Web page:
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Award-Winning Iranian Filmmaker Rasoulof Sentenced To Prison, Travel Ban

Iranian director Mohammad Rasoulof at the Cannes film festival in 2017.

Award-winning Iranian filmmaker Mohammad Rasoulof has been sentenced to one year in prison after being convicted of "spreading propaganda" against the Islamic republic, a charge that is often brought against intellectuals and critics of the Iranian establishment.

Rasoulof told RFE/RL's Radio Farda on July 22 that he also has been banned from leaving the country for two years and faces a two-year ban on membership in political and social parties and organizations.

He has 20 days to appeal the sentence.

The 47-year-old filmmaker, who has been detained and banned from leaving the country in the past, says the content of movies, which authorities consider a threat against the clerical establishment, is the reason for his new conviction.

"All my films have been cited in the text of the court order, all of my movies have been blasted," he said while adding that during his trial his last three films, -- Goodbye, Manuscripts Don’t Burn, and A Man Of Integrity -- were specifically highlighted as painting a dark picture of Iranian society and creating despair.

A still from Rasoulof's A Man of Integrity, which won the Un Certain Regard prize at the Cannes film festival in 2017.
A still from Rasoulof's A Man of Integrity, which won the Un Certain Regard prize at the Cannes film festival in 2017.

Goodbye is the portrait of an attorney whose license has been revoked by the government. Manuscripts Don’t Burn is a political thriller about a writer who’s been compiling his memoirs about his time in jail and other issues dealing with state repression, while A Man Of Integrity is the story of a man working at a goldfish farm who becomes ensnared in corruption.

"I think there’s an issue with the way I make movies. But if a filmmaker wants to remain honest then there’s nothing that can be done, everything becomes political," a defiant Rasoulof said, adding that even a film about Tehran’s air is likely to become political.

Rasoulof said the prison sentence was issued following extensive interrogation sessions he was subjected to by the intelligence branch of the Islamic Revolutionary Guards Corps (IRGC), which has in recent years arrested several dual nationals, journalists, environmentalists and others.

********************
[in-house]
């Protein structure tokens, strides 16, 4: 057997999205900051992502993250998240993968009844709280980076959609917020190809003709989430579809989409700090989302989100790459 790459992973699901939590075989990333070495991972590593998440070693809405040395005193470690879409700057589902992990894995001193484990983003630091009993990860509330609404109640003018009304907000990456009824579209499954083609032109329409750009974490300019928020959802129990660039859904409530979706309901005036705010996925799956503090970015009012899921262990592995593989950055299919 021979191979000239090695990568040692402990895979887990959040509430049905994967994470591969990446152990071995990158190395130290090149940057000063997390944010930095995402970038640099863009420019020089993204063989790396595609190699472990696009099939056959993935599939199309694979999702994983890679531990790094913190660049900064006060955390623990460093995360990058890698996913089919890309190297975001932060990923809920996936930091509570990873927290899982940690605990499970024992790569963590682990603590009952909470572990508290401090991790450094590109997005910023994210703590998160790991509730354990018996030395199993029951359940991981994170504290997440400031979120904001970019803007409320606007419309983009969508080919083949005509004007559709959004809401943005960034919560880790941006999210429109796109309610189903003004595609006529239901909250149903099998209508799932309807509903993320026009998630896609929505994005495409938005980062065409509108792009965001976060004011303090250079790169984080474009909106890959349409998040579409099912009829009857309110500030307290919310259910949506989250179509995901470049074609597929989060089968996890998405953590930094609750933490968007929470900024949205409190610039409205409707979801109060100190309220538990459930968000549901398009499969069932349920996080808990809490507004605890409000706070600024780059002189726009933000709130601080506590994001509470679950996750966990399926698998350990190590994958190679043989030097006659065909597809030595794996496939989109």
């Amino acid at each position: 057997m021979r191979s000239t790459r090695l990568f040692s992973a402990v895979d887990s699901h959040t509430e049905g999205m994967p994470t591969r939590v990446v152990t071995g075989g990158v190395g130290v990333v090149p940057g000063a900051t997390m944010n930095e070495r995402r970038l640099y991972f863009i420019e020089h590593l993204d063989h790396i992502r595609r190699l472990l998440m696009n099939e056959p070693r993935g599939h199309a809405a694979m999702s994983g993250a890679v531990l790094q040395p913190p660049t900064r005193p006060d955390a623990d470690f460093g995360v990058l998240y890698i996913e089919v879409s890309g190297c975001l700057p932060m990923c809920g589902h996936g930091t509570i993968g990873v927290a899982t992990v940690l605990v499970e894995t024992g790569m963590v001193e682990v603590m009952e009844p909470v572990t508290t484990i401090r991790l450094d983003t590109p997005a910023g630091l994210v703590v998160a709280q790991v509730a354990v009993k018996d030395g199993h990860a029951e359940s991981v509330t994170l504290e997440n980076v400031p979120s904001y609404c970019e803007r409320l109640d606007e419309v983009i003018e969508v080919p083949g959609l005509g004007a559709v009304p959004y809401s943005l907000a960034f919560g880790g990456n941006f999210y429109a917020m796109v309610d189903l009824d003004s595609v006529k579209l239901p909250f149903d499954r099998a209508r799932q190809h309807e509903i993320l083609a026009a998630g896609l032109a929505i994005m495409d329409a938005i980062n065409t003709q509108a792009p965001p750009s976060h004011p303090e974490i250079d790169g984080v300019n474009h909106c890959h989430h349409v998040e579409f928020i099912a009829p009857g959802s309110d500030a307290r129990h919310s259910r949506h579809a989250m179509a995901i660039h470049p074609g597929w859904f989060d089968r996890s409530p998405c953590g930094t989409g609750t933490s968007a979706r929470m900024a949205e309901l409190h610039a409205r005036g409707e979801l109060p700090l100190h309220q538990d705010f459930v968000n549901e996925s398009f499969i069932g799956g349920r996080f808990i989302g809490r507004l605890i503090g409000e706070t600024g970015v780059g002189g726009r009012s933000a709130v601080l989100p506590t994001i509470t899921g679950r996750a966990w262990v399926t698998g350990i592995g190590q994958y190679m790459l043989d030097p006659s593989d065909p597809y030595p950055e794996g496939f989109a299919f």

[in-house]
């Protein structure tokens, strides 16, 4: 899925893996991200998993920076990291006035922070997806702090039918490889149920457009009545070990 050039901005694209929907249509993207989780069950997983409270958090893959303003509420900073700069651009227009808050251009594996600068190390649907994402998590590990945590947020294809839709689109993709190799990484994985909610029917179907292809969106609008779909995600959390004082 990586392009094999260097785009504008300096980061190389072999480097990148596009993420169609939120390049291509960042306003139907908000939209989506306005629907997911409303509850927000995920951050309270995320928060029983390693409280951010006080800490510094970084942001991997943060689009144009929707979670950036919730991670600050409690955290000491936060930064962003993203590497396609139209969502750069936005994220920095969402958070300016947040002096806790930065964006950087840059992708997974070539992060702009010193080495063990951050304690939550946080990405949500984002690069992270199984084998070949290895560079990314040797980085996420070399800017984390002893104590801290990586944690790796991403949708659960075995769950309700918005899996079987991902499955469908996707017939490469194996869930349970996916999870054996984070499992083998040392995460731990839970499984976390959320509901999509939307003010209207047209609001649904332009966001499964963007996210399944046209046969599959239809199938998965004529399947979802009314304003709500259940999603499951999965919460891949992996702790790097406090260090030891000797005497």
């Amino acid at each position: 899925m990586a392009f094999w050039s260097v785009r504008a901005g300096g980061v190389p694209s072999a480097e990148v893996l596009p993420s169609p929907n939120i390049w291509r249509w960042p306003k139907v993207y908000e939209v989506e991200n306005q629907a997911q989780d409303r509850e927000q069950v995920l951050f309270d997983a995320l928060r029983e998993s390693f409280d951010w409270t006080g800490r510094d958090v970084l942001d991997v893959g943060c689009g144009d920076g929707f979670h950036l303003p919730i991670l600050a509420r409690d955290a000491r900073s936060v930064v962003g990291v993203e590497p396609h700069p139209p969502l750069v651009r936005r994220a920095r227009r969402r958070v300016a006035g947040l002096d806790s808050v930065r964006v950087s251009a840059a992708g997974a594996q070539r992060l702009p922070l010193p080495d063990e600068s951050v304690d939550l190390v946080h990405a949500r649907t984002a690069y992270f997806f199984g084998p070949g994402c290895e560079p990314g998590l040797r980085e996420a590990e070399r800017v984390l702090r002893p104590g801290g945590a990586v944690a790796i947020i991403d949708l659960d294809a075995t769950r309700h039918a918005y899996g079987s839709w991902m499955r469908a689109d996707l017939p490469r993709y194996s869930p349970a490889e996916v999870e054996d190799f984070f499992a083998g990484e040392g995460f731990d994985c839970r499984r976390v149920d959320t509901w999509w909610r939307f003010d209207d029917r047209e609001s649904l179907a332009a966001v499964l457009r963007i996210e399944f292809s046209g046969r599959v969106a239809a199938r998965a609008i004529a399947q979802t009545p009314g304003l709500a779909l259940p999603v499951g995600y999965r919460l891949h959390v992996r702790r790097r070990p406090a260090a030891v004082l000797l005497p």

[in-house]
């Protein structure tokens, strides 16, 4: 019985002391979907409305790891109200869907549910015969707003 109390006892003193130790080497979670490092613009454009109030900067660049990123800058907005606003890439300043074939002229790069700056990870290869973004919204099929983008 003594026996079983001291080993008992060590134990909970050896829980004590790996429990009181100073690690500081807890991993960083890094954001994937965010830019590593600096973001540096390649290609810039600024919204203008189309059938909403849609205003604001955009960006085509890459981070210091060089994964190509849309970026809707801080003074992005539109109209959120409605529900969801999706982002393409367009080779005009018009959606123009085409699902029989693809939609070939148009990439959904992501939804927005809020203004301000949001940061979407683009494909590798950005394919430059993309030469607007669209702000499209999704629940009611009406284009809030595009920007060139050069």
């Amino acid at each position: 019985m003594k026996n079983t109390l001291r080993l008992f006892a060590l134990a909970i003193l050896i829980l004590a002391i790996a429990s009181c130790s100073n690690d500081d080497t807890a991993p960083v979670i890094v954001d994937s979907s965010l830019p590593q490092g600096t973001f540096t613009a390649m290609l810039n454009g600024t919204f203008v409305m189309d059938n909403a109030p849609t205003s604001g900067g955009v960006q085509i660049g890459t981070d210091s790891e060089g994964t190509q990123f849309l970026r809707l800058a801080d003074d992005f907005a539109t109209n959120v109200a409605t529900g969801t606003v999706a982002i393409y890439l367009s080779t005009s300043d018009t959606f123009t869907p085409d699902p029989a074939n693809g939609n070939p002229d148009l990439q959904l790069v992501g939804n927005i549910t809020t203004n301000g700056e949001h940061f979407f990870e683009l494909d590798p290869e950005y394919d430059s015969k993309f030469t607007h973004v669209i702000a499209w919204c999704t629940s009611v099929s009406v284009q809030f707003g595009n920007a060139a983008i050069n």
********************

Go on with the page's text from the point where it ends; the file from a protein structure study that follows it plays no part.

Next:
“They see themselves as caring for [Iran’s] system and they see us as enemies. And I simply don’t understand what kind of caring this is when they can’t tolerate any criticism,” he said.

'Extensive Interrogation Sessions'

Rasoulof said Iranian authorities want filmmakers to act as propaganda agents for the clerical establishment and repeat state-sanctioned narratives.

“I’m a filmmaker, I tell stories and I’ve never claimed that my stories are 100 percent true, but they can’t even tolerate my stories,” he said.

Rasoulof and several other independent filmmakers, including acclaimed director and screenwriter Jafar Panahi, have come under state pressure in recent years.

Still, they have managed to produce films that have received accolades and awards at international films festivals while being banned inside the country.

Rasoulof was awarded the top prize in one of the sections of the Cannes Film Festival in 2017 for A Man Of Integrity (Lerd).

Panahi and Rasoulof were both detained in 2010. Both were later sentenced to six years in prison over a documentary on the 2009 disputed presidential elections and the mass protests that followed the vote. Rasoulof’s sentence was later reduced to one year in prison by an appeals court.

Rasoulof's lawyer, Nasser Zarafshan, said he will appeal the sentence while the filmmaker expressed doubts over the process and accused Iran's judiciary of being used as a tool by the state to silence critics.

"Iran’s judiciary is standing with the establishment and justice has no meaning to them, I believe," he said.

"They’re just looking at who is supporting them and who is raising criticism," he added.

Hadi Ghaemi, executive director of the Center for Human Rights in Iran (CHRI), said in a statement that Rasoulof’s "only crime" was pursuing an artistic vision "that didn’t support government narratives about Iranian culture and society."

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    Golnaz Esfandiari

    Golnaz Esfandiari is a senior correspondent for RFE/RL focusing on Iran. She has reported from Afghanistan and Haiti and is one of the authors of The Farda Briefing newsletter. Her work has been cited by The New Yorker, The New York Times, The Washington Post, and other major publications. Born and raised in Tehran, she is fluent in Persian, French, English, and Czech.